High-Flying Drones Reach New Heights in Popularity

High-Flying Drones Reach New Heights in Popularity


Flyinga drone can feel exhilarating, regardless of whether it’s a beginner or seasoned pilot. Part of the reason for the increased adoption of high-flying drones is the improved performance in current models.

Drones have become a pastime based on the numbers being sold to date. The Federal Aviation Administration (FAA) projects hobbyist sales will more than double from 1.9 million in 2016 to 4.3 million by 2020.

The factors helping to make them more appealing are improved flight performance, upgraded camera output and unique automated features. Better designs providing more stable flight are an added benefit to capturing good still photos and smooth video.

The latest drones are a more eclectic mix than what may have previously been available, indicating a growing, albeit slowly, maturity in this market.

DJI Mavic Pro

The Mavic Pro presents a different design philosophy than DJI’s Phantom line. Its foldable form factor—to about the size of a large water bottle—makes it one of the first DJI drones that can be transported easily in a backpack.

The quadcopter’s onboard camera can record video in 4K at 30 frames per sec or Full HD 1080p at 96 fps, while also snapping still images of 12 megapixels on a 3-axis gimbal. Like other DJI drones, the Mavic Pro uses a proprietary wireless signal called OcuSync to transmit farther than Wi-Fi does. It effectively puts out a signal as far as 4.3 miles away, though the drone’s max flight distance is closer to 8 miles.

DJI Mavic Pro

It can fly up to its top speed of 40 mph in sport mode. ActiveTrack has four sub-modes that can help the drone stick to a subject for better photo capture. Trace mode follows a subject from behind or out in front. Profile follows alongside. Spotlight keeps the camera focused on a subject no matter what direction it goes. Circle focuses the c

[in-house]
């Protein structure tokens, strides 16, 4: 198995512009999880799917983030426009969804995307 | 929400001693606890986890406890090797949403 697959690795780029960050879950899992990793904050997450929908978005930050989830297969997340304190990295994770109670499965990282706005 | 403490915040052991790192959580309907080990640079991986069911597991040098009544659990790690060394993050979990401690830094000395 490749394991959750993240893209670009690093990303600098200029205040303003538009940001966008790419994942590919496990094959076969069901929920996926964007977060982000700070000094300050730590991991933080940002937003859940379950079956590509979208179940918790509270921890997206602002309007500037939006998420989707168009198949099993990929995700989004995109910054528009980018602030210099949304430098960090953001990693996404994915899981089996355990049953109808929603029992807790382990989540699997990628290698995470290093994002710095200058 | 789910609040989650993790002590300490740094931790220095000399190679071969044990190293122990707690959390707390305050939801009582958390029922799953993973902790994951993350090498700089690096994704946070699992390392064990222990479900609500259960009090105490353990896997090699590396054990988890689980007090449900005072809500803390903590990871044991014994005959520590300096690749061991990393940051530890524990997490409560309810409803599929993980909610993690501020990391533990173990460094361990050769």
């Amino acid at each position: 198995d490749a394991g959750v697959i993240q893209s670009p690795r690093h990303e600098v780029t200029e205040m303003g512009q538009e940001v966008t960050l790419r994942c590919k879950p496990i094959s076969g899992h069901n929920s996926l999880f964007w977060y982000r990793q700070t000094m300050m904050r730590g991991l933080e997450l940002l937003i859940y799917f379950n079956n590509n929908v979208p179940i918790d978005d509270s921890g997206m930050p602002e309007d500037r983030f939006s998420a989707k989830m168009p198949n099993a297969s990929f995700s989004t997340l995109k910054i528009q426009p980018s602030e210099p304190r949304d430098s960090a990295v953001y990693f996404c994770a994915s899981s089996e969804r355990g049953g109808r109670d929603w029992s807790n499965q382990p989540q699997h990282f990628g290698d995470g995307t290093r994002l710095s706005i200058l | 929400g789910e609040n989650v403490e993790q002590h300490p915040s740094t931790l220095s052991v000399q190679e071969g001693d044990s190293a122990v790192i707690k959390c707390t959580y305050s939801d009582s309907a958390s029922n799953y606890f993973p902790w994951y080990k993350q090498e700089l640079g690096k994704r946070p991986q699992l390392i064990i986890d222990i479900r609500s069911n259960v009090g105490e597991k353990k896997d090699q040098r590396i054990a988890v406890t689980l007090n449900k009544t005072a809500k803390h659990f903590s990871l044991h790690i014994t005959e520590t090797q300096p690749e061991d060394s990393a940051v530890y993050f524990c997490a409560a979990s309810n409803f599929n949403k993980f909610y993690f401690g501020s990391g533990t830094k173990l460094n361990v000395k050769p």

amera around subjects and pans a full 360º around them. Other photo niceties are burst mode, tripod mode that slows flight down, and gesture mode, where the pilot can take a selfie by waving to the drone.

Aside from the included controller, DJI does offer a first-person view (FPV) option with the separately sold DJI Goggles. The VR-like headset displays the drone’s live camera view in 1080p at 85º. $999.99. dji.com

Yuneec Typhoon H520

Designed for commercial use rather than recreational, the H520 is a hexacopter with a more robust build that is partially aimed at filmmakers and broadcasters. Law enforcement, real estate and other particular verticals may also be in its wheelhouse.

Yuneec Typhoon H520

Like the Typhoon H, the H520 can fly on five rotors if one has been damaged or disabled for any reason. The retractable landing gear and 360º gimbal are also carryovers from that design, allowing the CGO-CI camera to shoot unobstructed.

The difference with the camera, however, is the seven-element lens (50mm equivalent) that can shoot from a distance or up close and stay in focus for the needs of filmmakers and broadcasters. Burst, time-lapse, panoramic and metering mode upgrades are also available.

Configurations will vary, with a thermal camera (CGO-ET) being marketed toward law enforcement as well as search and rescue, or a CGO-3+ camera like the one in the Typhoon H. Either way, flight time is estimated at 31 minutes per charge, longer than the H. And the gimbal and camera can both tilt 20º upward.

Yuneec also announced a one-year warranty and 12 authorized centers for after-warranty repairs in North America for 2017. Even a dedicated hotline was started to improve customer service. $2,499–$4,999.  yuneec.com

Parrot Disco

As a fixed-wing drone, the Disco is unique in a variety of ways. Unlike quadcopters and hexacopters, it flies more like a plane—meaning it always has to be moving forward in the air.